For the past 75 years, the day that Nevada joined the union — Oct. 31, 1864 — has been celebrated with special Nevada Day events in the state capital, Carson City.
Now the largest statehood observation in the nation, the celebration is scheduled for the last weekend of the month. Events planned for Oct. 24 to 27 include the Nevada Day Parade on Oct. 26, the largest parade in the state.
Nevada Day 2013 will mark the start of the state’s observance of 150 years of statehood. Sesquicentennial events will end Oct. 31, 2014. Many activities during the coming year that are deemed iconic Nevada events will receive official sesquicentennial sanctioning. Attendees will see the official logo at 150 events, including festivals, fairs, rodeos, races and vintage car shows.
Other legacy projects are in the works. Many Nevada vehicles are already sporting the new sesquicentennial license plate, available only through 2014. An official commemorative book should soon be available. Beautiful sesquicentennial medallions are also available. Look for roadside historical markers to be enhanced and for more to be installed during 2014. Expect to see special historical emphasis at state museums and parks.
One of the signature sesquicentennial projects will be a mobile museum that will travel throughout the state during 2014, making 150 scheduled stops. The traveling historical exhibit includes 1,000 square feet of exhibit space. Its stops should bring the Silver State’s history into focus for thousands of Nevadans and visitors in urban and rural locations across the state.
So many events are scheduled during the Nevada Day celebration weekend in Carson City that visitors cannot participate in all of them. They must choose what interests them, selecting from such activities as the beard contest, the run/walk events, historical walking tours, the boxcar derby and more.
Some events such as the Governor’s Ball in Virginia City, the Governor’s Banquet in Reno and the Carson City Ghost Walk take place elsewhere or before the official weekend. A family-friendly fair runs all weekend. A symphony orchestra performs Oct. 27.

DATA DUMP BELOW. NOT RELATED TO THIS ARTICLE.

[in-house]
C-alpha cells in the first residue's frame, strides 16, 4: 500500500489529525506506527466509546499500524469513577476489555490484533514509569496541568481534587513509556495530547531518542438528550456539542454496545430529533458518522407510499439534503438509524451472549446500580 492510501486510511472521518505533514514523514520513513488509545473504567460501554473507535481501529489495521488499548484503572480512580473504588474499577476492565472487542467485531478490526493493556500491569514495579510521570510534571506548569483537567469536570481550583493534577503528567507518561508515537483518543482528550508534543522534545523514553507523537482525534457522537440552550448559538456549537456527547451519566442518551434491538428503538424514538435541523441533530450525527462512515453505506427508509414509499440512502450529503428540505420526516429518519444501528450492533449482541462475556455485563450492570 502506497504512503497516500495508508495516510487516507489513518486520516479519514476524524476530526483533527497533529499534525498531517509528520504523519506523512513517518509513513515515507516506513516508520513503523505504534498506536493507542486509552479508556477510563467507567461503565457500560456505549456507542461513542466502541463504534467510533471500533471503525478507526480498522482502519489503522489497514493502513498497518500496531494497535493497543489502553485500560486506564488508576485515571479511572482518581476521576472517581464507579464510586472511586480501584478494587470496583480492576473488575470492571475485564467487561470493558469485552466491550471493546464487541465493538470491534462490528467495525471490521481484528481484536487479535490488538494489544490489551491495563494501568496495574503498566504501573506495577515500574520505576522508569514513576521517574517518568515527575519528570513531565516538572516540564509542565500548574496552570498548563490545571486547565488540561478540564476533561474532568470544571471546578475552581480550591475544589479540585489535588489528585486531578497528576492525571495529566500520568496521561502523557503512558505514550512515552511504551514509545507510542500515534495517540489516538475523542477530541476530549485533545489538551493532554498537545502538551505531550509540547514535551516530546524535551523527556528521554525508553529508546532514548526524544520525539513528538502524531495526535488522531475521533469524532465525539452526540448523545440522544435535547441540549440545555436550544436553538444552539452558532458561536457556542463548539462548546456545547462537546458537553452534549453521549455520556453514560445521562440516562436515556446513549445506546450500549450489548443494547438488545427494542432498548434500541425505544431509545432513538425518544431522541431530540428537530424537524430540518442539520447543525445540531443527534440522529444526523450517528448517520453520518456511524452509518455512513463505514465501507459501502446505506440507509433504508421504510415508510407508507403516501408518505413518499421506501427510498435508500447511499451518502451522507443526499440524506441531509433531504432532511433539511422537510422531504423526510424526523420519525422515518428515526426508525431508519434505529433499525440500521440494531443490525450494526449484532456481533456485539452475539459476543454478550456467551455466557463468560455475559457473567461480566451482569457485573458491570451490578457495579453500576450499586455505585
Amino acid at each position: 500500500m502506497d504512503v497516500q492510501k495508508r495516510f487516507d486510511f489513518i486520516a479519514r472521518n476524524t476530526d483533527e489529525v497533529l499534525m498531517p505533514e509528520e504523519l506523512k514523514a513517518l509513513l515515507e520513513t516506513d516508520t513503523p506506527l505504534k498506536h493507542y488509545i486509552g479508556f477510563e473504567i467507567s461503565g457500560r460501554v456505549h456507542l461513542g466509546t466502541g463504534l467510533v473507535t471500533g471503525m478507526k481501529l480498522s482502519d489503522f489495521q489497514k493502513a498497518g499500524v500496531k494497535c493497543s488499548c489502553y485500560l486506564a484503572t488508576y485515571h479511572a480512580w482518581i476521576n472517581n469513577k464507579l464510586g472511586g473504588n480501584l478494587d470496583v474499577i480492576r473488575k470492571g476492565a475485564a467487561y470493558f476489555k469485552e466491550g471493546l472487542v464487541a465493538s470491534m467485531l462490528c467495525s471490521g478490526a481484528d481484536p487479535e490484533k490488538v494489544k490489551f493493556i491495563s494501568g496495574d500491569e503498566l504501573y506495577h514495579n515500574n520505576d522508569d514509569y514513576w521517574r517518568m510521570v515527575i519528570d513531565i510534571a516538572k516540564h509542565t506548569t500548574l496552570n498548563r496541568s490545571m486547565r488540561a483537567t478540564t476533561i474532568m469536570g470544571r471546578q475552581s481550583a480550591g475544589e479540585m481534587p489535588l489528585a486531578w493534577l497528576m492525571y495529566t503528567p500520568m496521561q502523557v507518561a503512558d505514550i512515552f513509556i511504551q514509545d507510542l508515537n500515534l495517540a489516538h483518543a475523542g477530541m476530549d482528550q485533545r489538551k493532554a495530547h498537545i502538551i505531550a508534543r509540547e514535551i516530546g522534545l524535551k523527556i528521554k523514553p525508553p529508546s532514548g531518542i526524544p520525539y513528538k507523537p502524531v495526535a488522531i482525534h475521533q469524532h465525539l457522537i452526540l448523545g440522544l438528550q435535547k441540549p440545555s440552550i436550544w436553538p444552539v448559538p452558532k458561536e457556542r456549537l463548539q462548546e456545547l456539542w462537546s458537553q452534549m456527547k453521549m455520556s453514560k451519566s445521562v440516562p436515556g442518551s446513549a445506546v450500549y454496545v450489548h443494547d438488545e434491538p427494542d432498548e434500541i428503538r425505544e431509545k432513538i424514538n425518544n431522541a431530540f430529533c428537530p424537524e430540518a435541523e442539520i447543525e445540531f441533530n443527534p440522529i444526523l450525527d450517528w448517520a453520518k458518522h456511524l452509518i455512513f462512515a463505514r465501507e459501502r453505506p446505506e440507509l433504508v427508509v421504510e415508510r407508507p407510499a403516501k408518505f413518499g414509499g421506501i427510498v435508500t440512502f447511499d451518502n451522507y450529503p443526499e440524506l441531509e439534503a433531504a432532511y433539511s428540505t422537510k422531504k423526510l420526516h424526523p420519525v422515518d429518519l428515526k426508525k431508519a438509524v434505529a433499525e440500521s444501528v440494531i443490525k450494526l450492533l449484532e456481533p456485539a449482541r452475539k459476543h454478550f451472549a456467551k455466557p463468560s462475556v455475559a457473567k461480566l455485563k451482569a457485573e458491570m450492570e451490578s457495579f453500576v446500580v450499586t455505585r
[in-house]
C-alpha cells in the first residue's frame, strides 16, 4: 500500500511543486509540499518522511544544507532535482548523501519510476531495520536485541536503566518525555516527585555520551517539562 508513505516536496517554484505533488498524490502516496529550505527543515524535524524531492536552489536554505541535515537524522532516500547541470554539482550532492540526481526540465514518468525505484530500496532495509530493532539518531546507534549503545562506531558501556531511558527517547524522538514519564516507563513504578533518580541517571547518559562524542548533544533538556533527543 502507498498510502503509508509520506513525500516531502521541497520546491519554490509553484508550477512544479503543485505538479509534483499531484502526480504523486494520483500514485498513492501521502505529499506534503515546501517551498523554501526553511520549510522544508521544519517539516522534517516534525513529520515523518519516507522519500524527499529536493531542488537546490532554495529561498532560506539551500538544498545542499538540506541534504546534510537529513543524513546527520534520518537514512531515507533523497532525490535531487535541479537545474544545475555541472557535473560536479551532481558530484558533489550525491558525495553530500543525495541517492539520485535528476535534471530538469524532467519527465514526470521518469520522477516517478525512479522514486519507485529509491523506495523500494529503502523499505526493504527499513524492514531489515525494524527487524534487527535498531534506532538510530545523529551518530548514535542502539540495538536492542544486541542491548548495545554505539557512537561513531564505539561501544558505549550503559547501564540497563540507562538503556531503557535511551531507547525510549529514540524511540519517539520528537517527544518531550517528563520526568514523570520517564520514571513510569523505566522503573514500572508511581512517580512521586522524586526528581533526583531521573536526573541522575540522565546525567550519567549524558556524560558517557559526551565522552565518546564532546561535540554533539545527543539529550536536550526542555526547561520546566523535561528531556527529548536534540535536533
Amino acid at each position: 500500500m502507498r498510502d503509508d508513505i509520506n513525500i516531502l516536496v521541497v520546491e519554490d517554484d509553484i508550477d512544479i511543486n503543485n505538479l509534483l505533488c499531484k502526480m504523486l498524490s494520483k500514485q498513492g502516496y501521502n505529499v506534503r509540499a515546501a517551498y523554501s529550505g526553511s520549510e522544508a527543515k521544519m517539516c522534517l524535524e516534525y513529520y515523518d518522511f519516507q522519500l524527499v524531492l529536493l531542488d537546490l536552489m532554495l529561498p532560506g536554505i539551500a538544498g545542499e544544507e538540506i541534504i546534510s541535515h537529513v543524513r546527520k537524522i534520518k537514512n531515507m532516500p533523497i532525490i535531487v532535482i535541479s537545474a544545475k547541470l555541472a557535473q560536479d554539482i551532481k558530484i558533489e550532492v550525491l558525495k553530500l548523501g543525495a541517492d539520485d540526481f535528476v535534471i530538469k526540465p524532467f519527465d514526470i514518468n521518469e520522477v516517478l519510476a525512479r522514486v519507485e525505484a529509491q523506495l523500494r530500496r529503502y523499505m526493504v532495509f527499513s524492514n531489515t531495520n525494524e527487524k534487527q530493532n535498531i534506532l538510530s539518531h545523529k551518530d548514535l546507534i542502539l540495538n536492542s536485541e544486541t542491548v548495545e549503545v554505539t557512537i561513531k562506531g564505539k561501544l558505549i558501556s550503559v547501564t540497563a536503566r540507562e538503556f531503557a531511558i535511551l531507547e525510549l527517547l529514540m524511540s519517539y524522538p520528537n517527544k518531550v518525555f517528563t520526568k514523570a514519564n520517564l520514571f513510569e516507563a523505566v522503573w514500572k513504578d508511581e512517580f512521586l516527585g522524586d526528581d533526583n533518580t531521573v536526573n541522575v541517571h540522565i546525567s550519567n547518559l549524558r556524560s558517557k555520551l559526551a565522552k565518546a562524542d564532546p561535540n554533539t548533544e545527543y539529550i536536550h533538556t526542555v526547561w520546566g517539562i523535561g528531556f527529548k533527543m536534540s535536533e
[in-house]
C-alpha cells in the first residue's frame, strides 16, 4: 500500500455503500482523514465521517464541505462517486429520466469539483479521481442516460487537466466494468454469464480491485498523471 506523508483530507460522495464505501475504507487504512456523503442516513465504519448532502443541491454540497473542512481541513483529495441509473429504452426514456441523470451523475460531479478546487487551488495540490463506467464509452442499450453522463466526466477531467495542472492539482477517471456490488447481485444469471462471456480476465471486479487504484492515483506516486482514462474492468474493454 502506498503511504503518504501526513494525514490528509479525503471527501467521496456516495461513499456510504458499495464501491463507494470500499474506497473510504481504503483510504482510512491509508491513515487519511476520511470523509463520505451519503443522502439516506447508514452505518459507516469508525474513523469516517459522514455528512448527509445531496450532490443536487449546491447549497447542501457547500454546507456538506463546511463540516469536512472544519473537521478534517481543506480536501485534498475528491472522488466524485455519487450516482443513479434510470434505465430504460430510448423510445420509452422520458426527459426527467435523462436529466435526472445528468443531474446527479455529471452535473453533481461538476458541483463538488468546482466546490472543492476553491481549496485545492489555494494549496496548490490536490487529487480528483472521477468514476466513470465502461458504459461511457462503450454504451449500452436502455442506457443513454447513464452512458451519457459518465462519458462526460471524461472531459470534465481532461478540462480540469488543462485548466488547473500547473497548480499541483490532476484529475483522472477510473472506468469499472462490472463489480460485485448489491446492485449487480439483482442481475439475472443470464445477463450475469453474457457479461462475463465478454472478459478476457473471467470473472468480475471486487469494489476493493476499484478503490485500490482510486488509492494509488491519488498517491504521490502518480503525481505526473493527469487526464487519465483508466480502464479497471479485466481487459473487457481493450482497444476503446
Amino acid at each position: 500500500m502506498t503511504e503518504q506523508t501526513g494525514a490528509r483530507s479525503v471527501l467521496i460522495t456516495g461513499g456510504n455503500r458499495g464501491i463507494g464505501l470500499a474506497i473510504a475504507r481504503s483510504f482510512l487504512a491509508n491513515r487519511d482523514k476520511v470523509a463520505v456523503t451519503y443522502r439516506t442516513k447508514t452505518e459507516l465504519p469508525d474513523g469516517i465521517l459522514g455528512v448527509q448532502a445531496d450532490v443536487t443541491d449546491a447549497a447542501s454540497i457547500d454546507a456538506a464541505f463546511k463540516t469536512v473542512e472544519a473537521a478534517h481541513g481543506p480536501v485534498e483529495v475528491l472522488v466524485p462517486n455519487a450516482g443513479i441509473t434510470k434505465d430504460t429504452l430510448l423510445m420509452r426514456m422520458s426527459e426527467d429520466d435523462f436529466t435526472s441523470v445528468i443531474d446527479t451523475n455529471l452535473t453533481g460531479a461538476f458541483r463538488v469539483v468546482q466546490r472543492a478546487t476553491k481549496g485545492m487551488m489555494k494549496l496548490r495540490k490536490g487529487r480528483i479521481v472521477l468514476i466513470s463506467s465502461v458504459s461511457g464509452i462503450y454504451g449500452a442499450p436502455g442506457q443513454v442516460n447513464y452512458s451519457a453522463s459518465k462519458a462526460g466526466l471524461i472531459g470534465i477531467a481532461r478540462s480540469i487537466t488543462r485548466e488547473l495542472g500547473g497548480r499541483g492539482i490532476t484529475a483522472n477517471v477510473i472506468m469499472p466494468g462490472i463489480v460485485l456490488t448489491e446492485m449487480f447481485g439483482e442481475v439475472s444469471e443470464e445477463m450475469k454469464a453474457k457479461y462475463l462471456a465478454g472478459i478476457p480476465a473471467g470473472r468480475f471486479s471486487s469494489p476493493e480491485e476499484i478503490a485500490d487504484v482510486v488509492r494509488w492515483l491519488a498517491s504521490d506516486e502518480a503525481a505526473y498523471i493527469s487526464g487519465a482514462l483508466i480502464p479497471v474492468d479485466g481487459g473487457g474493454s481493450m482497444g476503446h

The 30th annual Nevada Day Pow-wow runs concurrently that weekend at the Carson Colony gym and features traditional food, arts and crafts and dances. The pow-wow attracts Native Americans from tribes across the country and Canada.
Many popular events take place Oct. 26. A hot air balloon launch begins at 8 a.m. Just before the 10 a.m. start of the parade, there is usually a flyover of aircraft from the Nevada National Guard and the Fallon Naval Air Station.
The parade takes over the main street through Carson City for about four hours. Thousands line the streets to watch marching bands, military units, equestrian groups, horse-drawn vehicles, vintage cars, Native American dancers, youth groups, veterans, colorful floats, costumed participants and plenty of politicians.
After the parade, head for the Carson City Nugget, where a free chili feed from noon to 2 p.m. continues a hearty tradition started 32 years ago. Mining teams vie for prizes in the traditional hard-rock drilling contest in the Nugget parking lot. The Governor’s Mansion will be open for tours from 2 to 4 p.m.
Nevada Day is observed statewide, but the biggest events occur in or near Carson City. Although Southern Nevadans must travel 500 miles to participate, veterans of the event think the experience is worth the journey. Make reservations as soon as possible for hotels, motels, rental cabins, bed-and-breakfast inns or RV parks in Carson City or the region nearby. Plan for much cooler weather than in Southern Nevada and dress in warm layers.
Margo Bartlett Pesek’s Trip of the Week column appears on Sundays.